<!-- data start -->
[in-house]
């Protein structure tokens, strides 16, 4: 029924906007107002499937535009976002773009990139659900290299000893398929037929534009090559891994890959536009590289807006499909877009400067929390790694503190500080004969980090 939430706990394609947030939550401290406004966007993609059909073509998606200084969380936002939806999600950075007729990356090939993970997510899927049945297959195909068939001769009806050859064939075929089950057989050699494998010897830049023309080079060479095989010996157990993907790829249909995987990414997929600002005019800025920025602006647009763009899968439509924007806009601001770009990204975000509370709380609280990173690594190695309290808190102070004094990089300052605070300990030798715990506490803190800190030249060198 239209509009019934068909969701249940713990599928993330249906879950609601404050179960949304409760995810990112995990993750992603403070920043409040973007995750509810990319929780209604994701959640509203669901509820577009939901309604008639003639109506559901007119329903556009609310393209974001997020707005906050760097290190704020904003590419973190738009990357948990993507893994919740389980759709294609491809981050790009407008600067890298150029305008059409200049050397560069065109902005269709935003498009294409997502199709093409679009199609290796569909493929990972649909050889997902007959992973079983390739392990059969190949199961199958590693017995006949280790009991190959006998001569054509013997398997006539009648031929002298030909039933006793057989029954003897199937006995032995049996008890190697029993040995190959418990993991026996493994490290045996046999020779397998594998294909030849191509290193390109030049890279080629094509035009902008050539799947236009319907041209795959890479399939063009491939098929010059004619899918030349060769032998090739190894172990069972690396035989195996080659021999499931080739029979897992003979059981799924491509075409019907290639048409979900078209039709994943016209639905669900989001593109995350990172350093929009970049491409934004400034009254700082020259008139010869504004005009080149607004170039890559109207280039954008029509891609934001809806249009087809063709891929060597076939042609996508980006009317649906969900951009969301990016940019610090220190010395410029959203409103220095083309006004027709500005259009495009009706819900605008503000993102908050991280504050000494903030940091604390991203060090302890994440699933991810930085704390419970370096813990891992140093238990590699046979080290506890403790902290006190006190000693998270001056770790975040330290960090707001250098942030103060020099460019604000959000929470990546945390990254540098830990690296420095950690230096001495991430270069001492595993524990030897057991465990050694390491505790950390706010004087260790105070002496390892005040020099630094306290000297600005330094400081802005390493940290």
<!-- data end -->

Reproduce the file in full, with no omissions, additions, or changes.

[in-house]
């Protein structure tokens, strides 16, 4: 029924906007107002499937535009976002773009990139659900290299000893398929037929534009090559891994890959536009590289807006499909877009400067929390790694503190500080004969980090 939430706990394609947030939550401290406004966007993609059909073509998606200084969380936002939806999600950075007729990356090939993970997510899927049945297959195909068939001769009806050859064939075929089950057989050699494998010897830049023309080079060479095989010996157990993907790829249909995987990414997929600002005019800025920025602006647009763009899968439509924007806009601001770009990204975000509370709380609280990173690594190695309290808190102070004094990089300052605070300990030798715990506490803190800190030249060198 239209509009019934068909969701249940713990599928993330249906879950609601404050179960949304409760995810990112995990993750992603403070920043409040973007995750509810990319929780209604994701959640509203669901509820577009939901309604008639003639109506559901007119329903556009609310393209974001997020707005906050760097290190704020904003590419973190738009990357948990993507893994919740389980759709294609491809981050790009407008600067890298150029305008059409200049050397560069065109902005269709935003498009294409997502199709093409679009199609290796569909493929990972649909050889997902007959992973079983390739392990059969190949199961199958590693017995006949280790009991190959006998001569054509013997398997006539009648031929002298030909039933006793057989029954003897199937006995032995049996008890190697029993040995190959418990993991026996493994490290045996046999020779397998594998294909030849191509290193390109030049890279080629094509035009902008050539799947236009319907041209795959890479399939063009491939098929010059004619899918030349060769032998090739190894172990069972690396035989195996080659021999499931080739029979897992003979059981799924491509075409019907290639048409979900078209039709994943016209639905669900989001593109995350990172350093929009970049491409934004400034009254700082020259008139010869504004005009080149607004170039890559109207280039954008029509891609934001809806249009087809063709891929060597076939042609996508980006009317649906969900951009969301990016940019610090220190010395410029959203409103220095083309006004027709500005259009495009009706819900605008503000993102908050991280504050000494903030940091604390991203060090302890994440699933991810930085704390419970370096813990891992140093238990590699046979080290506890403790902290006190006190000693998270001056770790975040330290960090707001250098942030103060020099460019604000959000929470990546945390990254540098830990690296420095950690230096001495991430270069001492595993524990030897057991465990050694390491505790950390706010004087260790105070002496390892005040020099630094306290000297600005330094400081802005390493940290």